Summary of our response
A new regulatory approach is needed for letting agents which should also include both block management and sales agents. We have long held the view that the Government cannot continue legislating in a piecemeal fashion. This approach is unmanageable and unenforceable as demonstrated by the significant increase in legislation governing the sector over the last few years but no corresponding increase in prosecutions.
Up to June 2015, there were 145 laws with over 400 regulations relevant to property lettings, which has only resulted in 428 landlords being prosecuted for housing offences in England during 2014. Therefore any new regulation must be combined with well-resourced enforcement agencies who do not have to waste their limited resources on administrative licensing schemes.
What should regulation look like?
We believe that individuals, companies and officers should be treated differently. This is similar to other professions to ensure there is a properly trained workforce who have the correct skills and the necessary understanding of the regulatory and legislative landscape in which they operate.
We would argue companies should meet the following obligations:
- Be members of a Government-approved Client Money Protection scheme
- Have a properly-designated client account for their client funds which is independently reviewed on an annual basis
- Hold Professional Indemnity Insurance with levels suitable to the size of their business
- Belong to one of the three Government-approved redress schemes for letting agents
- Follow an approved Code of Practice.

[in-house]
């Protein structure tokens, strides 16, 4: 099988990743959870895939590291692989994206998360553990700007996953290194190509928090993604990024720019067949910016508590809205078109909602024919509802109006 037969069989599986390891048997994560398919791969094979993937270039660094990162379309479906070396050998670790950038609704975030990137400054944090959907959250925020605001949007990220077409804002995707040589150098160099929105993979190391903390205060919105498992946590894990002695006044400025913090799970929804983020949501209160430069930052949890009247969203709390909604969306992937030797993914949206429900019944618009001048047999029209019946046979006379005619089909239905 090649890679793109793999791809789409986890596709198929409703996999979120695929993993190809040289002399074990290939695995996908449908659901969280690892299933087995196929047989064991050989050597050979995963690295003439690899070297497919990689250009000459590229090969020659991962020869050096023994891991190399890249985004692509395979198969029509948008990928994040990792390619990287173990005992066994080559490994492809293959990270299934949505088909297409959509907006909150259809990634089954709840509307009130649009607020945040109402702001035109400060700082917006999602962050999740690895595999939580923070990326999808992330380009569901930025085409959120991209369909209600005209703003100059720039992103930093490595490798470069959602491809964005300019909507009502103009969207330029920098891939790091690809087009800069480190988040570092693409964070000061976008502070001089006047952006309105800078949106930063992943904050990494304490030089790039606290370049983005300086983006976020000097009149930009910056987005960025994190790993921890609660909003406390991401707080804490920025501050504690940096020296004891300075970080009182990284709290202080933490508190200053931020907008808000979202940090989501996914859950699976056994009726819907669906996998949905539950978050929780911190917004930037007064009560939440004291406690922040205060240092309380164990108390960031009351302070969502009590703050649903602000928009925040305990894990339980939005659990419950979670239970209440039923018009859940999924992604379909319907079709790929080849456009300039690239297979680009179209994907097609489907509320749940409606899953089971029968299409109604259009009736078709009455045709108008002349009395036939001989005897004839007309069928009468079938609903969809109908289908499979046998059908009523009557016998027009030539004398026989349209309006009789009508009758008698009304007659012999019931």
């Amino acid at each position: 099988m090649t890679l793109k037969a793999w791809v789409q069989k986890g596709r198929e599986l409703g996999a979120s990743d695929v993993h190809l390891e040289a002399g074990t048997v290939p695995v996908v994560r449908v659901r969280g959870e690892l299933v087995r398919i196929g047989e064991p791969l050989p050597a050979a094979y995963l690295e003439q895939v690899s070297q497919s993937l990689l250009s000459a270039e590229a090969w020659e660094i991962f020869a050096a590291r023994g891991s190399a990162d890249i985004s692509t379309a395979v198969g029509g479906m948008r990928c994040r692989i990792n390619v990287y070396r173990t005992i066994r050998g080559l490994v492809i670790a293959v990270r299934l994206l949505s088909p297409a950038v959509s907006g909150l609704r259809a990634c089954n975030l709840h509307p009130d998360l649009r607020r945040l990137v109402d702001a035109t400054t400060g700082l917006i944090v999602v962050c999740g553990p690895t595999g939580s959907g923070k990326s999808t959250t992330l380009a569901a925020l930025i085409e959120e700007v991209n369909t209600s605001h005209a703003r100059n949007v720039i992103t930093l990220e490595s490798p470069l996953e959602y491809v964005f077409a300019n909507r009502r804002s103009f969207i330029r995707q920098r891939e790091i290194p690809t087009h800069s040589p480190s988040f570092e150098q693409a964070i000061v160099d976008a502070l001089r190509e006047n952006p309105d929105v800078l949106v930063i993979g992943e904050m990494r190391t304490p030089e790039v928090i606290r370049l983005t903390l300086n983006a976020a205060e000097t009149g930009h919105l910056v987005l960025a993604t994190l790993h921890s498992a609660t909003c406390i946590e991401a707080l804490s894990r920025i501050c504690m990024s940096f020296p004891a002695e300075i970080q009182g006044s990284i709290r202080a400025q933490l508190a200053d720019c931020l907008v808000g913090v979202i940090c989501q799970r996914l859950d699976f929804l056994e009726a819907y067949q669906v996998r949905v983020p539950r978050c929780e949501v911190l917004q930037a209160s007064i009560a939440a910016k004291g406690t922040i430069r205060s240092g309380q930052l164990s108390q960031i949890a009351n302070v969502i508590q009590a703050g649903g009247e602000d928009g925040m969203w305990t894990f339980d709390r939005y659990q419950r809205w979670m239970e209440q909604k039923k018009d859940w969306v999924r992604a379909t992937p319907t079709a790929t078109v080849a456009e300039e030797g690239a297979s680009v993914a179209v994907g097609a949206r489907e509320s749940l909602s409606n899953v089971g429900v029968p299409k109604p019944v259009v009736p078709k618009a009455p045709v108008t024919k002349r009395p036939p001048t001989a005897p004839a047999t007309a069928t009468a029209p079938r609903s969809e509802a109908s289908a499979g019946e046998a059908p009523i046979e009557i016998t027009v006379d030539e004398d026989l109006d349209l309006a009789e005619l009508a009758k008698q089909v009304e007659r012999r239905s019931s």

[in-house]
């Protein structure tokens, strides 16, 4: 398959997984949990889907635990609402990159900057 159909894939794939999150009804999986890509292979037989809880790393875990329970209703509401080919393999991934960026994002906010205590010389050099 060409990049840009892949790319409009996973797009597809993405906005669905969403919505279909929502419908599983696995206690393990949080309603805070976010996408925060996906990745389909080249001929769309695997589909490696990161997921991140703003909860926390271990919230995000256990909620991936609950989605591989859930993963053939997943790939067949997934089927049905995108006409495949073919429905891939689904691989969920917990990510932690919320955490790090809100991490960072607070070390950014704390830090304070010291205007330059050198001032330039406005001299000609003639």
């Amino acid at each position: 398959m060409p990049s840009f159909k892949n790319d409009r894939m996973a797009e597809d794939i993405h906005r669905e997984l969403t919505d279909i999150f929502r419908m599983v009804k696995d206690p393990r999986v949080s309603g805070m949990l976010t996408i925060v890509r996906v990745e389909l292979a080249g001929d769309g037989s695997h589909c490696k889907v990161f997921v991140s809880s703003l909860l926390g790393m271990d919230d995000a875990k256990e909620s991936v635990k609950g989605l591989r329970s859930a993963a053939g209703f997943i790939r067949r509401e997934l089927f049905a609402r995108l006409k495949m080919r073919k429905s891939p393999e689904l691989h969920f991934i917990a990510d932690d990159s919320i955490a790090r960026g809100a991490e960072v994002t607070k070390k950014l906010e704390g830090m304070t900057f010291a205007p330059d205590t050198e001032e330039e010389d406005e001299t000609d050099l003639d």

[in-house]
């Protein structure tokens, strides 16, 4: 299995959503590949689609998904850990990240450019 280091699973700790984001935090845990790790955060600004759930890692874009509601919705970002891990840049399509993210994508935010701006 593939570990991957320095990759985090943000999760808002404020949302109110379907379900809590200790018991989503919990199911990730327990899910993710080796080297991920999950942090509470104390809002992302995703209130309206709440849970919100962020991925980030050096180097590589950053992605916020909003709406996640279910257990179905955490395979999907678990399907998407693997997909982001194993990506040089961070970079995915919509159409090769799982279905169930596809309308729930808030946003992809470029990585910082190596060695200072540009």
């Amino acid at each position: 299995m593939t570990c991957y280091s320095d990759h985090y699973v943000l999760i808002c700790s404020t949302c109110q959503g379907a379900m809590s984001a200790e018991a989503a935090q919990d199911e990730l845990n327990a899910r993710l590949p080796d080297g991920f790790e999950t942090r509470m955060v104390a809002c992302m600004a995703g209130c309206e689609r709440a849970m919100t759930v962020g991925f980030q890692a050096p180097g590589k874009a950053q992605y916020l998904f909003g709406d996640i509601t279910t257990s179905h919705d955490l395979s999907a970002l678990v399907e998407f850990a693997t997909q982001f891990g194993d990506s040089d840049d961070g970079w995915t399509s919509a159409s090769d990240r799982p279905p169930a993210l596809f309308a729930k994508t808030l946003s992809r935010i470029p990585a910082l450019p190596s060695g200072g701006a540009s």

We believe that the officers of companies (the Principals, Partners or legal Directors) must be held liable for complying with these company obligations.
We believe there should be minimum entry requirements for letting agents. These include:
- Holding specific residential lettings and property management qualifications at a minimum of Level Three to practice.
- A single Code of Practice for everyone working in the industry.
- Undertaking at least 12 hours of Continuing Professional Development (CPD) per year.
The framework for regulation should build on existing best practice through requiring membership of a professional body who are overseen by an overarching regulator.
Statutory enforcement should be via Trading Standards with oversight from the overarching regulator. There should be a focus on protecting consumers through the transparency of banned agents and publishing details of disciplinary action taken agent them.
The government should align the timetable for regulation of agents with the proposals to implement mandatory Client Money Protection (CMP) and the tenant fees ban.